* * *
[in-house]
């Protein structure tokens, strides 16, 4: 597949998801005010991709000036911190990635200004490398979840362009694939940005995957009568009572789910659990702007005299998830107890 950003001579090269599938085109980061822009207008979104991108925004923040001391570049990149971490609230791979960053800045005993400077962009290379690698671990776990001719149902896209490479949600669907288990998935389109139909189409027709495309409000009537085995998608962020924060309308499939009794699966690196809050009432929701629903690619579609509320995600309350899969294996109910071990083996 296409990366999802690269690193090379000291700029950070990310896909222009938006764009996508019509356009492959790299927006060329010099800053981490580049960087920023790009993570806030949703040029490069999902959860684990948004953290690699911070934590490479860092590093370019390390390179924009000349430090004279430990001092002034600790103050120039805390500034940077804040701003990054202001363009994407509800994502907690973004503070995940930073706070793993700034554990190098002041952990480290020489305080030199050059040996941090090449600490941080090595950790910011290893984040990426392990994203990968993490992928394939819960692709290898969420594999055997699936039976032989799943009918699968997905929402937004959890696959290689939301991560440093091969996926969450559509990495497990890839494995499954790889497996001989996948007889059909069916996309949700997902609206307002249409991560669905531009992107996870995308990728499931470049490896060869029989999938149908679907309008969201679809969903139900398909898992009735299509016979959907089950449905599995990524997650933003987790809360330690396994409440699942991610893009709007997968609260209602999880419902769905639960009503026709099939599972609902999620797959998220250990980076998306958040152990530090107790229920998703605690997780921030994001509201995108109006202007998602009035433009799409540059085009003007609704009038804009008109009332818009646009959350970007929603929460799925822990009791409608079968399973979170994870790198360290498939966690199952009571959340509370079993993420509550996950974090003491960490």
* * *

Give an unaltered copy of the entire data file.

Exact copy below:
[in-house]
């Protein structure tokens, strides 16, 4: 597949998801005010991709000036911190990635200004490398979840362009694939940005995957009568009572789910659990702007005299998830107890 950003001579090269599938085109980061822009207008979104991108925004923040001391570049990149971490609230791979960053800045005993400077962009290379690698671990776990001719149902896209490479949600669907288990998935389109139909189409027709495309409000009537085995998608962020924060309308499939009794699966690196809050009432929701629903690619579609509320995600309350899969294996109910071990083996 296409990366999802690269690193090379000291700029950070990310896909222009938006764009996508019509356009492959790299927006060329010099800053981490580049960087920023790009993570806030949703040029490069999902959860684990948004953290690699911070934590490479860092590093370019390390390179924009000349430090004279430990001092002034600790103050120039805390500034940077804040701003990054202001363009994407509800994502907690973004503070995940930073706070793993700034554990190098002041952990480290020489305080030199050059040996941090090449600490941080090595950790910011290893984040990426392990994203990968993490992928394939819960692709290898969420594999055997699936039976032989799943009918699968997905929402937004959890696959290689939301991560440093091969996926969450559509990495497990890839494995499954790889497996001989996948007889059909069916996309949700997902609206307002249409991560669905531009992107996870995308990728499931470049490896060869029989999938149908679907309008969201679809969903139900398909898992009735299509016979959907089950449905599995990524997650933003987790809360330690396994409440699942991610893009709007997968609260209602999880419902769905639960009503026709099939599972609902999620797959998220250990980076998306958040152990530090107790229920998703605690997780921030994001509201995108109006202007998602009035433009799409540059085009003007609704009038804009008109009332818009646009959350970007929603929460799925822990009791409608079968399973979170994870790198360290498939966690199952009571959340509370079993993420509550996950974090003491960490």